Diet quality scores and prediction of all-cause, cardiovascular and cancer mortality in a pan-european cohort study

Camille Lassale, Marc J. Gunter, Dora Romaguera, Linda M. Peelen, Yvonne T. Van Der Schouw, Joline W J Beulens, Heinz Freisling, David C. Muller, Pietro Ferrari, Inge Huybrechts, Guy Fagherazzi, Marie Christine Boutron-Ruault, Aurélie Affret, Kim Overvad, Christina C. Dahm, Anja Olsen, Nina Roswall, Konstantinos K. Tsilidis, Verena A. Katzke, Tilman KühnBrian Buijsse, José Ramón Quirós, Emilio Sánchez-Cantalejo, Nerea Etxezarreta, José María Huerta, Aurelio Barricarte, Catalina Bonet, Kay Tee Khaw, Timothy J. Key, Antonia Trichopoulou, Christina Bamia, Pagona Lagiou, Domenico Palli, Claudia Agnoli, Rosario Tumino, Francesca Fasanelli, Salvatore Panico, H. Bas Bueno-de-Mesquita, Jolanda M A Boer, Emily Sonestedt, Lena Maria Nilsson, Frida Renström, Elisabete Weiderpass, Guri Skeie, Eiliv Lund, Karel G M Moons, Elio Riboli, Ioanna Tzoulaki

Research output: Contribution to journalArticlepeer-review

Abstract

Scores of overall diet quality have received increasing attention in relation to disease aetiology; however, their value in risk prediction has been little examined. The objective was to assess and compare the association and predictive performance of 10 diet quality scores on 10-year risk of all-cause, CVD and cancer mortality in 451,256 healthy participants to the European Prospective Investigation into Cancer and Nutrition, followed-up for a median of 12.8y. All dietary scores studied showed significant inverse associations with all outcomes. The range of HRs (95% CI) in the top vs. lowest quartile of dietary scores in a composite model including non-invasive factors (age, sex, smoking, body mass index, education, physical activity and study centre) was 0.75 (0.72-0.79) to 0.88 (0.84-0.92) for all-cause, 0.76 (0.69-0.83) to 0.84 (0.76-0.92) for CVD and 0.78 (0.73-0.83) to 0.91 (0.85-0.97) for cancer mortality. Models with dietary scores alone showed low discrimination, but composite models also including age, sex and other non-invasive factors showed good discrimination and calibration, which varied little between different diet scores examined. Mean C-statistic of full models was 0.73, 0.80 and 0.71 for all-cause, CVD and cancer mortality. Dietary scores have poor predictive performance for 10-year mortality risk when used in isolation but display good predictive ability in combination with other non-invasive common risk factors.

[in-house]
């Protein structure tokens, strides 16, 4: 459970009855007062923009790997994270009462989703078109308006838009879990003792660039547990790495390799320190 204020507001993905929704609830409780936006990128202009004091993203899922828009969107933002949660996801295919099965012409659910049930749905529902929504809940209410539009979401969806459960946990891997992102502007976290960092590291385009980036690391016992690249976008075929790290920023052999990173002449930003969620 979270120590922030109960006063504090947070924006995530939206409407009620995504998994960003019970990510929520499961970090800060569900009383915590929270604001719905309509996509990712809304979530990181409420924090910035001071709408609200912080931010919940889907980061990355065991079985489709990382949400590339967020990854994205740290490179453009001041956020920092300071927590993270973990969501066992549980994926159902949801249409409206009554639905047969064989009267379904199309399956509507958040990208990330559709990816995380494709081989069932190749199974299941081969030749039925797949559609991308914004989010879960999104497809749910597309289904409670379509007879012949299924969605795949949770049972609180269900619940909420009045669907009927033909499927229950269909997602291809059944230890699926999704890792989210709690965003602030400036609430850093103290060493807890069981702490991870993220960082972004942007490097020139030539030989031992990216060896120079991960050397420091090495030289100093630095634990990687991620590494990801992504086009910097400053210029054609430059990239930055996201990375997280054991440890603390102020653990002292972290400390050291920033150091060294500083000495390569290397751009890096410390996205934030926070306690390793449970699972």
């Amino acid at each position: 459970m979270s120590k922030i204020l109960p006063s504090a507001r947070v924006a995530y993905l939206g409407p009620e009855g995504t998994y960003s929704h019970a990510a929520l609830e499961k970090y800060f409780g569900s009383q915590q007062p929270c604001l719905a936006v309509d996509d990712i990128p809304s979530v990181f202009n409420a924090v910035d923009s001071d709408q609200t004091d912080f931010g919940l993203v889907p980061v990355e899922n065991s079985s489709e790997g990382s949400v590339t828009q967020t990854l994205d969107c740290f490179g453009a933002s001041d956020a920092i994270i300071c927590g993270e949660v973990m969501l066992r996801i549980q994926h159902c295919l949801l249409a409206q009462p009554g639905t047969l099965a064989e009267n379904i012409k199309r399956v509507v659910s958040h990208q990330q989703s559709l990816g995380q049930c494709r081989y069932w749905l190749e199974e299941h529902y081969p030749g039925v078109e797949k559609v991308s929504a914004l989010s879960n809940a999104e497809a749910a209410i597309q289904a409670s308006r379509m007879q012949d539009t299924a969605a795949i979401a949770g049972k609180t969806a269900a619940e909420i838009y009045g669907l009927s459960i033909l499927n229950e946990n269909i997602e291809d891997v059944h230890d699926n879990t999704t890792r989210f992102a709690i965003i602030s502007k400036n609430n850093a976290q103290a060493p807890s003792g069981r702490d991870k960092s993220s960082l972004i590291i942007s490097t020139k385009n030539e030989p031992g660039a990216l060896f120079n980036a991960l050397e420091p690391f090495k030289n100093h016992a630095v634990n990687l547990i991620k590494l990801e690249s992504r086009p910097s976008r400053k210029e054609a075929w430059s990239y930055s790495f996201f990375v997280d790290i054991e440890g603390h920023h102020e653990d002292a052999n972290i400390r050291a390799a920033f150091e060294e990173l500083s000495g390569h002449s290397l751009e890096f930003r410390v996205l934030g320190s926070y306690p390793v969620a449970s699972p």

Original languageEnglish
Article numbere0159025
JournalPLoS One
Volume11
Issue number7
DOIs
Publication statusPublished - Jul 1 2016

ASJC Scopus subject areas

  • Agricultural and Biological Sciences(all)
  • Biochemistry, Genetics and Molecular Biology(all)
  • Medicine(all)

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